And, of course, there was the famous family story of the day in high school when he was hauled into the principal’s office for having sideburns and wearing just a white t-shirt. The principal said, “I have a good mind to call your parents,” at which point Jon reached into his pocket, tossed a dime on the principal’s desk and said, “Go ahead.”

Several trees have gone missing because of Jon. One ended up as our Christmas tree. Jon had harvested it from the side of a state highway, saying that it looked like it needed to come home with him. When we were out at the Issaquah Parachute Center, Jon would regularly take my GI Joes up with him, tossing them out at about a thousand feet. One of them went off course once, blowing over into Lake Sammamish State Park. There was Joe, hanging from a tree. When I told Jon, he drove over in the Volvo, pulled that ever present saw out of the trunk and cut the entire tree down so I could get my errant GI Joe back.

It was there at the parachute center that his biggest wish came true. He had always wanted a pie in the face and one day one of his many girlfriends obliged – a chocolate cream pie that was sticky-stuck in his beard for days.

I was often his date for concerts. Because of him I got to see Johnny Cash and June Carter, Three Dog Night, Creedence Clearwater Revival and god knows who else. I also saw Errol Flynn in Robin Hood for the first time – on the “big” screen at the Grand Illusion in the U District.

He wasn’t perfect, of course. We spent the better part of the day looking for his MGB, which he lost on a drunk driving spree through South King County. We drove for hours, Jon continually mumbling “Bummers, Bummers” until he brought my mother’s 65 Galaxie to a screeching stop on the side of the road, seeing errant tracks off one side. The MG was just over the slope, a couple yards short of a large pond.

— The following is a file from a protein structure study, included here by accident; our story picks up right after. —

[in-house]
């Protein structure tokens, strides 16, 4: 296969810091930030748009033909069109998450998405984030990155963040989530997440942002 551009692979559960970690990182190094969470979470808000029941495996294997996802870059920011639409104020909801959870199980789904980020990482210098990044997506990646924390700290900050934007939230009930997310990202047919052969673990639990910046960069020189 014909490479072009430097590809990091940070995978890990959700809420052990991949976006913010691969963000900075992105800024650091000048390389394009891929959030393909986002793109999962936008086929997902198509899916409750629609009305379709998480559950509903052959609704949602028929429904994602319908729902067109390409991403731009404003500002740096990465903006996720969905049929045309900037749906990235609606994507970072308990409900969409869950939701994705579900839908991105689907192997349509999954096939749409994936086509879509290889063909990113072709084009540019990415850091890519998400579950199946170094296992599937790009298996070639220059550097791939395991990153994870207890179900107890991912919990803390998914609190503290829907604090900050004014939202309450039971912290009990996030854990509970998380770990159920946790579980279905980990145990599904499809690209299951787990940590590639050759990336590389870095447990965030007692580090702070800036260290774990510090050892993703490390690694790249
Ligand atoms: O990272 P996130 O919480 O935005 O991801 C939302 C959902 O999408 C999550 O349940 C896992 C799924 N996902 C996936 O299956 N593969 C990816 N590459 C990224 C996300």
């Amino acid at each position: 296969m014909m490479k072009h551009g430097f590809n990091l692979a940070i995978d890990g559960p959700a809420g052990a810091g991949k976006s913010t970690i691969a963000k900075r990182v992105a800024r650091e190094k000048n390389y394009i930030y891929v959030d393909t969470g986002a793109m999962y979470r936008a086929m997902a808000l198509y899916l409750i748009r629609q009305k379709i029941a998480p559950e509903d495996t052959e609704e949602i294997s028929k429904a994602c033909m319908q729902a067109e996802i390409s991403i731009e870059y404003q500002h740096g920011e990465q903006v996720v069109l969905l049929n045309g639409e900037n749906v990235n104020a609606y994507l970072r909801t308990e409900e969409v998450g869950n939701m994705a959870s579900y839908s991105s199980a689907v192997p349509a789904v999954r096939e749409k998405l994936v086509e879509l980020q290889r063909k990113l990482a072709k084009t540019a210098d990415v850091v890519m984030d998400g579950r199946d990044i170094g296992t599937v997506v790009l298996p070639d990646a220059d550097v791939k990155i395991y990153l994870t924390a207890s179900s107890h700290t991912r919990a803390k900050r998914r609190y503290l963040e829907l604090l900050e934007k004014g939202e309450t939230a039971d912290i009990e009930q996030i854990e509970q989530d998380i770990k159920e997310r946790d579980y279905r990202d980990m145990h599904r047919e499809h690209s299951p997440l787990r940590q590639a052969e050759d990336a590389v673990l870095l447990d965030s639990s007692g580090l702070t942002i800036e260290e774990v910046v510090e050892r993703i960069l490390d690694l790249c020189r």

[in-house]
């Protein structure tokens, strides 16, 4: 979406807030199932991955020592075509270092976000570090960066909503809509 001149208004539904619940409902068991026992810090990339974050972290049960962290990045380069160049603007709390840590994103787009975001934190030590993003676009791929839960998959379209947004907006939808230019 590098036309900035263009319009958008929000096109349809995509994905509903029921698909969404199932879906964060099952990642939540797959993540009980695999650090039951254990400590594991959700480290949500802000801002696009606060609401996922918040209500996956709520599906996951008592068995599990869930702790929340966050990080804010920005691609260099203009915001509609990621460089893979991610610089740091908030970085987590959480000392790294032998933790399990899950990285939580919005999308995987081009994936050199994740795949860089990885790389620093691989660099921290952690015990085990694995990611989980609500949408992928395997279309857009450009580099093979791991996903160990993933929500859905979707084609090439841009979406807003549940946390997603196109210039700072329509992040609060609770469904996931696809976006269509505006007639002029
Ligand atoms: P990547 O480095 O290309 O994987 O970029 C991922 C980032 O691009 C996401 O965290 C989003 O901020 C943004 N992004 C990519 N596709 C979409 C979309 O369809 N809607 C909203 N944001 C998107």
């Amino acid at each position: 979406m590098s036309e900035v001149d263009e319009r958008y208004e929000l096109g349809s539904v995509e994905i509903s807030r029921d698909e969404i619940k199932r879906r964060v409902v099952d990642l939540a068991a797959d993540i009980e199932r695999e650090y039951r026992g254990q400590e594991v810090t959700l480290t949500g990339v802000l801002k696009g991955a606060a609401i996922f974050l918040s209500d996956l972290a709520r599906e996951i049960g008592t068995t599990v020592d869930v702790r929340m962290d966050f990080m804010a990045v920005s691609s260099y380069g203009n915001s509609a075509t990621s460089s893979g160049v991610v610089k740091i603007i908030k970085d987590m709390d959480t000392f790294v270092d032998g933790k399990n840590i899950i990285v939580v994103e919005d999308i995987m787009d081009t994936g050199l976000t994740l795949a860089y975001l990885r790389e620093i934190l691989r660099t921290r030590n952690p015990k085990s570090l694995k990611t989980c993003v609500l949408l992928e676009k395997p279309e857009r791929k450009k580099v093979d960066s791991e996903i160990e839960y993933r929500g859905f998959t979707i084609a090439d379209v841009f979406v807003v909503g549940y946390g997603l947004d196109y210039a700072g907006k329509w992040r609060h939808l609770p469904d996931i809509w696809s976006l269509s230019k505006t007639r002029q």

Then there were the calls from Beaver Lake to my mom asking her at 3 a.m. if she had seen his blue suede shoes walk by and to bring them to him, the nude skydives, the used car lot of broken and abused $100 cars in the yard.

But still, he was magical. I know this because 15 years after his passing, a guy at a trade show saw my badge and asked if I knew Jon Zerr. I said he was my brother and he told me what a wonderful guy he was and that he would never forget him. Now that’s a life well lived.

Every year since, Labor Day weekend has rung a bit hollow for me. I still can hear the knock on the door, the pit in my stomach as I walked into the kitchen to see my father cry for the first and only time, and knowing without a word being said that my brother, my mentor, and in many ways my hero, was gone.

I still get teary writing about it, as the tears are welling up now as I key these last words in. Death is painful enough, but the loss of someone with so much zest for life and who lived it bigger than any of us could dream, was a tragic loss. I continue to live in his shadow, though I know he’s smiling down on me every day.

In the Emerald City, holding a wonderful place in my heart for my brother and living life to its fullest every day. I love you Jon.

– Robb